My daughter Scarlet is in 5th grade. When she was in 1st grade, the two of us worked on a book together. The book, “Scarlet’s Superpower,” is about my daughter’s deafness. Because Scarlet has bilateral cochlear implants, she can “hear” from both “ears.” However, she has the unique ability to remove the magnetically attached head pieces that connect her cochlear implants to a microphone. This instantly renders her completely deaf. The ability to switch from hearing to 100% non-hearing is what Scarlet and I devised as her “superpower.”
My aim was to preempt any negativity Scarlet may experience, being different. I wanted to meet this head on; “Yes, I’m different, and it is awesome!” was the attitude (mantra) I hoped to instill in my daughter. It was a powerful and cute idea. Together, we came up with some ways that her “power” of NOT being able to hear might be advantageous.
Scarlet and I were dabbling with the idea of turning our stories into a book, when one day I saw a tweet that ignited the fire that I needed to fuel our project. A principal from California was asking the Twitter community to recommend books about superheroes to share with his school. I told him that my daughter and I were working on a book about her being a superhero!
By simply sharing this news, my intent was made public and real. I both decided and committed Scarlet and I to doing this. We would share our story via book, one way or another!
On April 28th, which happens to be National Superhero Day (I didn’t actually know that at the time:), I made “Scarlet’s Superpower” available publicly. That is to say Scarlet and I completed a version of our book that was good enough to be viewed publicly and I figured out a way to get it into a free Apple book version that could be accessed with Apple devices. Within a day or two I would get it onto Amazon, but people would have to pay around $3.
The book got some positive attention. It seemed like it had potential. People inquired about a physical copy of the book; It was only available in digital format. After looking into some self-publishing companies, I settled on using Lulu. I purchased a package that would provide several hard copies of the book, as well as a website and more.
While the original book was only 13 pages, Lulu’s publishing package would provide 26 full color pages. This seemed good at the time, but meant that I had several additional pages to fill. This pressure proved paralyzing. I have not worked on the book since.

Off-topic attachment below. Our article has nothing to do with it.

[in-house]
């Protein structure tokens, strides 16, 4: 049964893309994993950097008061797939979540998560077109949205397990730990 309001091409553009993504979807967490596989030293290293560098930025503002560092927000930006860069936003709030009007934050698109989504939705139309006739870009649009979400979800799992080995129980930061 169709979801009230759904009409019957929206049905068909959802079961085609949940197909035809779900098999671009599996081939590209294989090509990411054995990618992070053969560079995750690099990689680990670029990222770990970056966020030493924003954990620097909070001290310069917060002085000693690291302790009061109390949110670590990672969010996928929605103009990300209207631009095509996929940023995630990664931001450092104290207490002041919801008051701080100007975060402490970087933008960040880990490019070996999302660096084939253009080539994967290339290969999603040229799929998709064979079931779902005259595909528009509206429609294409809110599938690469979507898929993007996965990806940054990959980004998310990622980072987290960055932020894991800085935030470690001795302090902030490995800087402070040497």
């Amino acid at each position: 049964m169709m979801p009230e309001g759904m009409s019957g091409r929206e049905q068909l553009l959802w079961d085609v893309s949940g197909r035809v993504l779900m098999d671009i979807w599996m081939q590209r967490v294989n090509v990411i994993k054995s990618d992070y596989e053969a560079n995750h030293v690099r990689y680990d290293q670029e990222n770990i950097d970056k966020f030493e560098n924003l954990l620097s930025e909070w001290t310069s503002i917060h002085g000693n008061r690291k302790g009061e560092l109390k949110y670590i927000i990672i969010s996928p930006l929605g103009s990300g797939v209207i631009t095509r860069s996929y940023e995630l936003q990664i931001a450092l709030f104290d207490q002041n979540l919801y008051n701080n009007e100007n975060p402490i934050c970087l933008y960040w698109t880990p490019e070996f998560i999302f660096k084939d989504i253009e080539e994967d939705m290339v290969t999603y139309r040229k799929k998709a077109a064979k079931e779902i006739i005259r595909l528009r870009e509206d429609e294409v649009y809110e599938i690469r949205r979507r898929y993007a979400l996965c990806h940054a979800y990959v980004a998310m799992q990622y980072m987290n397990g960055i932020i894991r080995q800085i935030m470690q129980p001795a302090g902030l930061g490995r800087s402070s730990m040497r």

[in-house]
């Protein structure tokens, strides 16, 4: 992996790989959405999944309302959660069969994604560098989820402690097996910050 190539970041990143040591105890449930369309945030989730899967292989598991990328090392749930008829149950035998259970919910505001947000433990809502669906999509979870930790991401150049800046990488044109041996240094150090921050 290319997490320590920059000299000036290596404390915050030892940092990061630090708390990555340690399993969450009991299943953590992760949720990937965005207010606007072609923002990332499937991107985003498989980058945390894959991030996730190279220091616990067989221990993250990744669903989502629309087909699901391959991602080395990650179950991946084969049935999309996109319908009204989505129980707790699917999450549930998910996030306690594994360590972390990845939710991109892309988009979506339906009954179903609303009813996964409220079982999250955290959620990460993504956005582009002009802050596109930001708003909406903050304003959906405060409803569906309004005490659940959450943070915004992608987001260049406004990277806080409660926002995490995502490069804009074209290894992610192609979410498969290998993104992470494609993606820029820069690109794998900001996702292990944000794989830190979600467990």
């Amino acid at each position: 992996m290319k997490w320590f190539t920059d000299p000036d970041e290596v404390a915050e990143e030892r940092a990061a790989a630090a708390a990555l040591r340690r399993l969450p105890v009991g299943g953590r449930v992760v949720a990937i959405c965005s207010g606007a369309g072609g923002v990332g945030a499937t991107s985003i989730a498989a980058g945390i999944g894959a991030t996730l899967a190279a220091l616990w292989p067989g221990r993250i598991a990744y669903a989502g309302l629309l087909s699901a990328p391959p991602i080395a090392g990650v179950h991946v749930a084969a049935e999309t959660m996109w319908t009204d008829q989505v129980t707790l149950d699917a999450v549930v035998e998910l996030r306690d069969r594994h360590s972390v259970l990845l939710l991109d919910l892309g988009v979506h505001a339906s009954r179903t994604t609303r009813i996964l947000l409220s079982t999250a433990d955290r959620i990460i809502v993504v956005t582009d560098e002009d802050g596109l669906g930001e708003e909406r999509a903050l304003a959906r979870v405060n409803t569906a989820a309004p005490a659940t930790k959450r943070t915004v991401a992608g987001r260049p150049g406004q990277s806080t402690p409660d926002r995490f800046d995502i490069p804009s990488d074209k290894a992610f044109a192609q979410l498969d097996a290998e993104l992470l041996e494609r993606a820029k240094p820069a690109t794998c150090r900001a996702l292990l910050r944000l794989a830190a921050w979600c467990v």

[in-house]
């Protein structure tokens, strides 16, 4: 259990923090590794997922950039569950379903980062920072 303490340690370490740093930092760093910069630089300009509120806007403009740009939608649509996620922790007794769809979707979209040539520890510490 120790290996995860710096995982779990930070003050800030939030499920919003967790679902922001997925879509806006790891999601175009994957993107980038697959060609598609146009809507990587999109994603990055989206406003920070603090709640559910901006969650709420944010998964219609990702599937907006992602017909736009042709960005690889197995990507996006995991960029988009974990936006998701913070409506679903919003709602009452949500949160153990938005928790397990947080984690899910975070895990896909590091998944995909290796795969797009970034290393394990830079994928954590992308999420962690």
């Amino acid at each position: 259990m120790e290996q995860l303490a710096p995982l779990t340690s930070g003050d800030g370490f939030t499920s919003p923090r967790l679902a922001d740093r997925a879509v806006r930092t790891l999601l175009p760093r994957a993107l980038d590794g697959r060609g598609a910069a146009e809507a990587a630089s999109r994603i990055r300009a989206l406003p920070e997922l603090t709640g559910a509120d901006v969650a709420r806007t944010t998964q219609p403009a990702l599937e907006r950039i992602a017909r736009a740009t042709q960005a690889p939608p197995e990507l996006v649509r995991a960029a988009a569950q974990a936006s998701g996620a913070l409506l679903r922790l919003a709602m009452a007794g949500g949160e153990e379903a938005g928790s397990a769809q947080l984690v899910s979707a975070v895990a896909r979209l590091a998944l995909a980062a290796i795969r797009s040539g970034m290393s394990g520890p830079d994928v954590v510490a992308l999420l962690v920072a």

It’s time to make it happen. This blog is meant to not only inspire (breathe life into) me, but act as a contract of commitment. It is a “Blog of Intent.” I am binding myself to finishing this publishing project this year.
Along the way I intend to write blogs, sharing the process of making the book. Part of my problem is that I have too many ideas for an illustrated kids’ book. I will parse some of them here.
Finally, if ever the book ends up amounting to anything important, this blog will serve as a collection of behind the scenes information. There is a lot that goes into making a book. The writing process involves tons of revising and editing. And then, there’s the marketing.
There is also a lot that doesn’t make it into a book. This is one of the things that is holding me up right now. I have tons of ideas that I want to use, but I’m struggling to weave it all in. I know that I’ll have to let go of a lot. By writing blogs about my thoughts, I hope to release the fireflies to brighten their own skies, and I can fine-tune the book to be published.
The word intent is related to the Latin intendere meaning “stretch out, lean toward, strain,” and I feel like I’ll have to do all three of those actions to make it. But, I intend to make this happen. So, with this “Blog of Intent” I contract myself to wrap this up. “Scarlet’s Super Power” will be empowered by getting published.
intent | Etymology, origin and meaning of intent by etymonline. (2015, December 13). Intent | Etymology, Origin and Meaning of Intent by Etymonline. Retrieved January 3, 2023, from https://www.etymonline.com/word/intent
How do you celebrate multiple cultures simultaneously? Is it even appropriate to talk about religious holidays in a public-education classroom?
The Polite Pirates experienced a "cheese & meats from around the world" tasting, following our performance. --Many thanks to Dr. Deb Campbell for the amazing charcuterie.
One of the ways I taught my students (The Polite Pirates) about various Winter Holidays and customs from around the world was by having them read plays. I’d construct the plays from the text of picture books. I’d have the Polite Pirates practice and perform the plays for their parents right before winter break. One of the plays is about Old Befana. It introduces an Italian tradition of getting stocking stuffers on January 6th (Epiphany) from a “Christmas witch.” There’s one about a family making Latkes to celebrate Hanukkah. Parents loved listening to their children pronounce the fancy French words from Margie Palatini & Richard Egielski’s “Three French Hens” that I turned into a play.